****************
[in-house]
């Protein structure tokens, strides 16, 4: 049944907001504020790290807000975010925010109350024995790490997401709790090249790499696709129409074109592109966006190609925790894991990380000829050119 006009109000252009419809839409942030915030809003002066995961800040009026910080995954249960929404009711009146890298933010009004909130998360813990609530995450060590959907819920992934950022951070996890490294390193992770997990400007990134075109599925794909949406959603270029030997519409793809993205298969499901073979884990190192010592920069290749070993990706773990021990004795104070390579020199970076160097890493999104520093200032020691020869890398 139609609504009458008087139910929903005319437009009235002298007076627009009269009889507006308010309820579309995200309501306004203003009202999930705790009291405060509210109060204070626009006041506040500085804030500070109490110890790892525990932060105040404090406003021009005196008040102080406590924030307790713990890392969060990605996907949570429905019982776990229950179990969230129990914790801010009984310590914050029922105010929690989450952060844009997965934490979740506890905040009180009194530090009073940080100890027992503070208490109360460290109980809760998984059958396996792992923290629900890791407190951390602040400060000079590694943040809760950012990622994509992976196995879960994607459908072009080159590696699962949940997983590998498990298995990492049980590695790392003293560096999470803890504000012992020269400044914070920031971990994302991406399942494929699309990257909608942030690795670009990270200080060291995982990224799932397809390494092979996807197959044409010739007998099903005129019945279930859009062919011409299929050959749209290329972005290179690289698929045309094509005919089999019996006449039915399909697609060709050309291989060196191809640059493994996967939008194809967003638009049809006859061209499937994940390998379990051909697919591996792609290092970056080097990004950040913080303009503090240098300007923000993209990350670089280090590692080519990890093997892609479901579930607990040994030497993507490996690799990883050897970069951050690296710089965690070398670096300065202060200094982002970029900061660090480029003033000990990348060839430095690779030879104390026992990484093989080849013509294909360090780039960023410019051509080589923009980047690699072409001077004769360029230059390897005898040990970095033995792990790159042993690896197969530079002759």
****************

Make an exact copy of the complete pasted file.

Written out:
[in-house]
């Protein structure tokens, strides 16, 4: 049944907001504020790290807000975010925010109350024995790490997401709790090249790499696709129409074109592109966006190609925790894991990380000829050119 006009109000252009419809839409942030915030809003002066995961800040009026910080995954249960929404009711009146890298933010009004909130998360813990609530995450060590959907819920992934950022951070996890490294390193992770997990400007990134075109599925794909949406959603270029030997519409793809993205298969499901073979884990190192010592920069290749070993990706773990021990004795104070390579020199970076160097890493999104520093200032020691020869890398 139609609504009458008087139910929903005319437009009235002298007076627009009269009889507006308010309820579309995200309501306004203003009202999930705790009291405060509210109060204070626009006041506040500085804030500070109490110890790892525990932060105040404090406003021009005196008040102080406590924030307790713990890392969060990605996907949570429905019982776990229950179990969230129990914790801010009984310590914050029922105010929690989450952060844009997965934490979740506890905040009180009194530090009073940080100890027992503070208490109360460290109980809760998984059958396996792992923290629900890791407190951390602040400060000079590694943040809760950012990622994509992976196995879960994607459908072009080159590696699962949940997983590998498990298995990492049980590695790392003293560096999470803890504000012992020269400044914070920031971990994302991406399942494929699309990257909608942030690795670009990270200080060291995982990224799932397809390494092979996807197959044409010739007998099903005129019945279930859009062919011409299929050959749209290329972005290179690289698929045309094509005919089999019996006449039915399909697609060709050309291989060196191809640059493994996967939008194809967003638009049809006859061209499937994940390998379990051909697919591996792609290092970056080097990004950040913080303009503090240098300007923000993209990350670089280090590692080519990890093997892609479901579930607990040994030497993507490996690799990883050897970069951050690296710089965690070398670096300065202060200094982002970029900061660090480029003033000990990348060839430095690779030879104390026992990484093989080849013509294909360090780039960023410019051509080589923009980047690699072409001077004769360029230059390897005898040990970095033995792990790159042993690896197969530079002759």